Mona Lisa Smile (2003)

Directed by: Mike Newell

Written by: Lawrence Konner and Mark Rosenthal

MonalisasmileA plucky individual defies expectations and sets out to challenge a social inequality. Their mission is spelled out for viewers, particularly in a few rhetorically dramatic scenes.

That vague description speaks to the nature of numerous Oscar-bait films, as well as one film in particular: Mona Lisa Smile. That film is the story of Katherine Watson (Julia Roberts), an art history instructor who arrives at Wellesley (an all-women’s small liberal arts) College in 1954 and instantly gets off on the wrong foot.

I mention Mona Lisa Smile’s Oscar-baityness, because it is a quality that can put off viewers just as easily as it seduces award-nominators. I, for one, often find that Oscar-bait films are so expository in stating their sociopolitical theses, that they lose their cinematic magic. I do not feel like I am watching characters engaged in dramas, but mere actors reenacting mundane essays. Mona Lisa Smile is indeed a mundane essay. But unlike the worst baity films, it doesn’t simply try to heartwarm via its messaging. Instead, and rather effectively, Mona Lisa Smile centres itself around its characters.

Katherine Watson’s story revolves around her being a modernizing rebel. She’s an unmarried woman with an education and career, who admires the works of non-realist painters like Van Gogh, Picasso and Pollock. But, interestingly, she does not start the film as an outright rebel. Watson only asserts her interest in modern art when, in her first (traditional) lecture, her precocious students overwhelm her by encyclopedically naming everything on her slides and essentially asserting that she is not smart enough to teach them.

From a twenty-first century perspective this is a fascinating scene. I’m used to a college-experience where numerous students avoid doing their readings altogether, let alone come to classes with the entirety of their texts memorized. Frustratingly, the academic strength of Watson’s students is never directly referenced again. Instead it is used: a) as a springboard for Watson to introduce modern-artists that force her students to think rather than memorize and b) as an ironic contrast to the fact that many Wellesley students would simply become housewives after graduating, instead of putting their hyper-academic-strength to work.

The film goes on to explore Watson’s attempt to win over her students, four of whom: Betty, Joan, Connie and Giselle (Kirsten Dunst, Julia Stiles, Ginnifer Goodwin and Maggie Gyllenhaal) become the film’s secondary protagonists. The film’s ambitious commitment to telling numerous stories keeps it compelling and makes its conclusion truly touching. It is also, however, the culprit behind the film’s baity feel.   In order to advance the plot, the film quickly rejects the implications of that first class: that all of Watson’s students are precocious and hard to reach. Joan, and Connie are portrayed as kind souls who quickly embrace Watson’s methods, while the sexually-liberated Giselle has even more reason to do so. While all of these characters have touching scenes (the comparatively low stakes of Connie’s subplot, I would argue, are particular essential to the film’s success), there is a chance some viewers will find their scenes to be to feel-good and not sufficiently organic.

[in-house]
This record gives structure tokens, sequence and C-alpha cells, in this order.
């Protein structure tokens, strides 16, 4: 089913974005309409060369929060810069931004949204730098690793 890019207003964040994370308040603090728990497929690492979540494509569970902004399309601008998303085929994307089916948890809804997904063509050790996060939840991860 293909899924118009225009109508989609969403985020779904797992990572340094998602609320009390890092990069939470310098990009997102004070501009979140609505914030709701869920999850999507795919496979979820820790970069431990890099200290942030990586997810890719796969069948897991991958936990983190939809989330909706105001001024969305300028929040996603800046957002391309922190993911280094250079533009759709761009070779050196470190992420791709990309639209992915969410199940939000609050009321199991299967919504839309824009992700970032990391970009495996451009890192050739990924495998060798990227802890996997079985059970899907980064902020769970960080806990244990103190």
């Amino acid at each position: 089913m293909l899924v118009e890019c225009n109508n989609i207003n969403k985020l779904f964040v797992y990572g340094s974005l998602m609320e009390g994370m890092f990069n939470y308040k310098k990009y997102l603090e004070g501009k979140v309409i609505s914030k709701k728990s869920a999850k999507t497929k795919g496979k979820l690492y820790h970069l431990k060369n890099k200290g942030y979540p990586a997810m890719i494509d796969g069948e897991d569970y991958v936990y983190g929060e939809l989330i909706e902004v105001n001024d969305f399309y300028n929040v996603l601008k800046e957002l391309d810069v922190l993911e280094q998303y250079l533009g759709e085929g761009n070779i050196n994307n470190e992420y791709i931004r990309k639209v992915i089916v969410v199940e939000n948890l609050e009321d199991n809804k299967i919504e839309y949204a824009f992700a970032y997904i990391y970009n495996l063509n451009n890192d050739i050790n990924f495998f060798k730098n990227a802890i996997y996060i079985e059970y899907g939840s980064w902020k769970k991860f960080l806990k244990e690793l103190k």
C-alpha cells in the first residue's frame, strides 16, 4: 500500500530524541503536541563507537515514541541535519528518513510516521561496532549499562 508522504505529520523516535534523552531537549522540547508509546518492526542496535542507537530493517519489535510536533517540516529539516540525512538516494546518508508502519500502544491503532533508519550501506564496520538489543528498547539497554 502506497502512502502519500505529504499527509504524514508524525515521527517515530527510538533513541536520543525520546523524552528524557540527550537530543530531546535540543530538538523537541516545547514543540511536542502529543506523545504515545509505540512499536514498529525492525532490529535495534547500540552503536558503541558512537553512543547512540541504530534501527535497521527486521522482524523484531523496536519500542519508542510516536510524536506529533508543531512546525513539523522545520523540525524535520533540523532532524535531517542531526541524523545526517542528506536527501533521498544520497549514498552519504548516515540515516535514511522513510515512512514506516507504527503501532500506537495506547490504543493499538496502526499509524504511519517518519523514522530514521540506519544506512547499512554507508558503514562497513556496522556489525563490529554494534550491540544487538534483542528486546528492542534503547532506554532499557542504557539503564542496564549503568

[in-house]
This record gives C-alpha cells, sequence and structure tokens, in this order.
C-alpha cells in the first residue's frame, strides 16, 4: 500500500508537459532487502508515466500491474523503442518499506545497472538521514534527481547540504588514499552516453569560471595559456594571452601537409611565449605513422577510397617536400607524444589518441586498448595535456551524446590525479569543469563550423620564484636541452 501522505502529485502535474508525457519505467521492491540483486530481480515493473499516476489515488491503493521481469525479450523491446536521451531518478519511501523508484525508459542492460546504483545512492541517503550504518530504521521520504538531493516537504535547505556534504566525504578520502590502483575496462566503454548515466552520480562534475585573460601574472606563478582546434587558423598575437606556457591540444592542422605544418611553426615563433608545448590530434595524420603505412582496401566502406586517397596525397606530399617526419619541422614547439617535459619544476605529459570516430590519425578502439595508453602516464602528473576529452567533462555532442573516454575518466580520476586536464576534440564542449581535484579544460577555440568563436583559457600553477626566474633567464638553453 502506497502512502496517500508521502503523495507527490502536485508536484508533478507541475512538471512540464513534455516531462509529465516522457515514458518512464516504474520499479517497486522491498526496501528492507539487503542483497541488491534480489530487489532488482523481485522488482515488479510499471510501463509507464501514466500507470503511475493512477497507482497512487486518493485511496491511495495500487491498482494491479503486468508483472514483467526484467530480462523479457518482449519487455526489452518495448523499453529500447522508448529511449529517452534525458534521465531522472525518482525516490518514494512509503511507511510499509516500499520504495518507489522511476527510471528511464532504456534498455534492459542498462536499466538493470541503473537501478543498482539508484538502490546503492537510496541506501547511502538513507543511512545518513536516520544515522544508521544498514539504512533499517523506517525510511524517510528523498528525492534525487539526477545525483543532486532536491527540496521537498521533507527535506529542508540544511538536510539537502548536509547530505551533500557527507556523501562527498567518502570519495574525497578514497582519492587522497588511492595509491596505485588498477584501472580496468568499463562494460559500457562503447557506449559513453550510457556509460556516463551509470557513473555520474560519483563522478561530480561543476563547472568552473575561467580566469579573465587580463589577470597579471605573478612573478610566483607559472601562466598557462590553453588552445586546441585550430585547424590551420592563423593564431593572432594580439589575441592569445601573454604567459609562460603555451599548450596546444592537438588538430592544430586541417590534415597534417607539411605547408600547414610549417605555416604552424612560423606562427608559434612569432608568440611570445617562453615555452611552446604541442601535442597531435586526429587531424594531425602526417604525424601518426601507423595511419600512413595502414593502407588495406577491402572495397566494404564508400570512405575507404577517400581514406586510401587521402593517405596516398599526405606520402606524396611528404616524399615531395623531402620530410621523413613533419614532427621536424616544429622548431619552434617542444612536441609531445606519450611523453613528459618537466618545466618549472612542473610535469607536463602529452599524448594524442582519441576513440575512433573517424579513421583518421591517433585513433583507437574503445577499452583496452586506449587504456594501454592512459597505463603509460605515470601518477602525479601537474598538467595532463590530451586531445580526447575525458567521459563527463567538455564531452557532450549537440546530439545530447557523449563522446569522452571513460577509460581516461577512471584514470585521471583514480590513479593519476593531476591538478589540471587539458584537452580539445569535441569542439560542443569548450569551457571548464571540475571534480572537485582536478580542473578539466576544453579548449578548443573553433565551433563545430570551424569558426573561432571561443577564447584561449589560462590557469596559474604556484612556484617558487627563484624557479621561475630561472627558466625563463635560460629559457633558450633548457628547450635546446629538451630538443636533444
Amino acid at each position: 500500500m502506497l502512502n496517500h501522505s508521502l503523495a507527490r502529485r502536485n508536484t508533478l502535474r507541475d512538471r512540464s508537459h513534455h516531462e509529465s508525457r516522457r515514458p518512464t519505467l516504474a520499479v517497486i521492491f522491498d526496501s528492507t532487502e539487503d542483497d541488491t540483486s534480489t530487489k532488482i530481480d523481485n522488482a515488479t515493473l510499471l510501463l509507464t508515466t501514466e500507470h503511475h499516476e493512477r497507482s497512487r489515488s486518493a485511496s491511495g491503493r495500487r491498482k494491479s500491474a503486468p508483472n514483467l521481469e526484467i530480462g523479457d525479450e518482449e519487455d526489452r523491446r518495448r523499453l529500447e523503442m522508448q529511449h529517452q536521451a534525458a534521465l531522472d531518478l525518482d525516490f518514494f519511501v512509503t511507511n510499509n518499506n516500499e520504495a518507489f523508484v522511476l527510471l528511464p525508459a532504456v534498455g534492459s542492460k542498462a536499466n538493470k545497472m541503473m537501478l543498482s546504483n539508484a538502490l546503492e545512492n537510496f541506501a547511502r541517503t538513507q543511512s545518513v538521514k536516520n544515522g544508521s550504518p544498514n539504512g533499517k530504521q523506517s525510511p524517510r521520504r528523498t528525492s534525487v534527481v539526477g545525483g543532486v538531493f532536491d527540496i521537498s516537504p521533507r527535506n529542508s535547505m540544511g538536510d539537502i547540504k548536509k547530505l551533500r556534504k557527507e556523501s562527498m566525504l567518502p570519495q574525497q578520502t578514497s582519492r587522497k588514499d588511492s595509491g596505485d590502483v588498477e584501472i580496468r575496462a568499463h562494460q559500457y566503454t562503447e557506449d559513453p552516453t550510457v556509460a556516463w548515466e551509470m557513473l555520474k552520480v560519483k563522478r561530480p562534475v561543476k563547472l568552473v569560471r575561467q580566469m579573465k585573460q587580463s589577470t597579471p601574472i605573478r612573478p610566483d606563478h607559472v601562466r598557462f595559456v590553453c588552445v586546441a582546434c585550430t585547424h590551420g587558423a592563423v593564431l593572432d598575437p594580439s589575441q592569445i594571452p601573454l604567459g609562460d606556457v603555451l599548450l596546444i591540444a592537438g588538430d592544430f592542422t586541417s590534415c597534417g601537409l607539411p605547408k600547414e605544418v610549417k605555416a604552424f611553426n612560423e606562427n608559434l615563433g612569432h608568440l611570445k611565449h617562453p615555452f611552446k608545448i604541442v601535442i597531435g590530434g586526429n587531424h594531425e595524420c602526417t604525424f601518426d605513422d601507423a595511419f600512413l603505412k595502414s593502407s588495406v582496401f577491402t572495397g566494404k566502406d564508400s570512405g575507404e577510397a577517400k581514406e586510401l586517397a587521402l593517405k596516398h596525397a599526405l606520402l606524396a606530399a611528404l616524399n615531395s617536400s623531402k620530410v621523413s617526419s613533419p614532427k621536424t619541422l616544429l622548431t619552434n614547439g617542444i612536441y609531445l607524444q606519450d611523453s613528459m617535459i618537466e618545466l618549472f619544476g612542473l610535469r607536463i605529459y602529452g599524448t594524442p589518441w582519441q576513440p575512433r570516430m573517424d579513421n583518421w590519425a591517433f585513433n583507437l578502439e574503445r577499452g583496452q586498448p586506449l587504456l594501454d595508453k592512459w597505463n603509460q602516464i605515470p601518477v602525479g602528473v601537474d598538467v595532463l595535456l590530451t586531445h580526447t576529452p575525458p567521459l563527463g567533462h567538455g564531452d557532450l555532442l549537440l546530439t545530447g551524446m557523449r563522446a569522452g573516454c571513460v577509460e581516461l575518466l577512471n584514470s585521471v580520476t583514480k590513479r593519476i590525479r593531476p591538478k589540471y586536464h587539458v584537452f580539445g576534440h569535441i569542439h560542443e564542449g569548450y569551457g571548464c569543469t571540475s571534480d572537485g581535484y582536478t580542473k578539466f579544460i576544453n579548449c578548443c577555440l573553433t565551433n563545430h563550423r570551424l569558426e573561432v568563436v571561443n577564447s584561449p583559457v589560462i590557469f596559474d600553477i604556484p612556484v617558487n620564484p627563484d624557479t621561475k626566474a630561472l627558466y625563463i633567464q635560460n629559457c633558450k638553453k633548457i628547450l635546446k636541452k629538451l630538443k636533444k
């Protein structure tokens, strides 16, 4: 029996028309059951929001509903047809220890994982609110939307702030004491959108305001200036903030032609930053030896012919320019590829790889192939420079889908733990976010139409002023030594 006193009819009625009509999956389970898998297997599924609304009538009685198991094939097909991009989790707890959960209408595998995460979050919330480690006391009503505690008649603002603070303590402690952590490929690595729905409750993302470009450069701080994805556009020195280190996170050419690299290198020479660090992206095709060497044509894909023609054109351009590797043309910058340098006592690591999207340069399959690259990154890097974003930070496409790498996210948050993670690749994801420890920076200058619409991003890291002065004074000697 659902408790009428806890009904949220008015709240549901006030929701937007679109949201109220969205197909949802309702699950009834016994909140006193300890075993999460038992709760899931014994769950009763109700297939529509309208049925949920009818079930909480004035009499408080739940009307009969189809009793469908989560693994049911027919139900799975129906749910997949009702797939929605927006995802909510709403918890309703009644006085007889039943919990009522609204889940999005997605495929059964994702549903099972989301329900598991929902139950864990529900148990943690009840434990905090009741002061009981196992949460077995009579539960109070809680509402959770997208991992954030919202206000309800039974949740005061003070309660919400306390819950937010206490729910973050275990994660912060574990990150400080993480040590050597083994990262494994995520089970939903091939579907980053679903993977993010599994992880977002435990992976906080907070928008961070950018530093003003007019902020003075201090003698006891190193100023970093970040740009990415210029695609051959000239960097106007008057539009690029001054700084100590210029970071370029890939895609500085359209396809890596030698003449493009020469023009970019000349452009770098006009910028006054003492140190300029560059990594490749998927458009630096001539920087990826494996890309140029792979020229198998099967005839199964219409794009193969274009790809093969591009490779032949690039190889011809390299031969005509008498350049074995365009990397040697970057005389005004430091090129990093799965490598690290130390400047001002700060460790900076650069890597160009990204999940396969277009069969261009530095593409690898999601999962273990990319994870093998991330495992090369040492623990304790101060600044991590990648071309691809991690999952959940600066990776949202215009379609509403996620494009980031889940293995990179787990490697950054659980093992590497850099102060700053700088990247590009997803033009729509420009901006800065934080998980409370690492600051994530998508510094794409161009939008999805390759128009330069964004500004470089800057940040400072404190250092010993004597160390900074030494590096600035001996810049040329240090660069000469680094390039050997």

Mona Lisa Smile focuses on a part of sexism’s history that is specific enough that it will prove new to many viewers: the idea that, in the 1950s, even  elite colleges pushed women towards traditional gender roles. At times, the pacing of this exploration is questionable. In an attempt to add nuance to its story, the film’s plot forces Katherine to accept (eg in a scene where is lectured about it by her boyfriend) that one of her students genuinely wants to be a housewife. While I don’t reject the premise that some women might prefer household work to having a career, the film’s simplistic both-sides-ism ignores that it is possible for an individual to claim they are making a free choice, even as their freedom is constrained by coercive social norms.

But as I’ve said before, Mona Lisa Smile manages to make up in character work, for some of its shortcomings in political analysis. The film’s “antagonist” is the soon-to-be-married Betty, who uses her connections and position in the student press to advocate for social-conservatism. Betty’s portrayal is illustrative of the fact that socially-conservative ideas aren’t just maintained by unthinking stooges, but also by troubled intellectuals.

The actual Mona Lisa’s smile is not something an ordinary viewer would notice. Its uniqueness is something non-art-historians have to be taught to see. Mona Lisa Smile is not as subtle as Mona Lisa’s smile. Its celebration of rebellious women academics is plain as day. Then again, maybe there’s more to the movie than its thesis. Perhaps there is a subtler smile between its lines.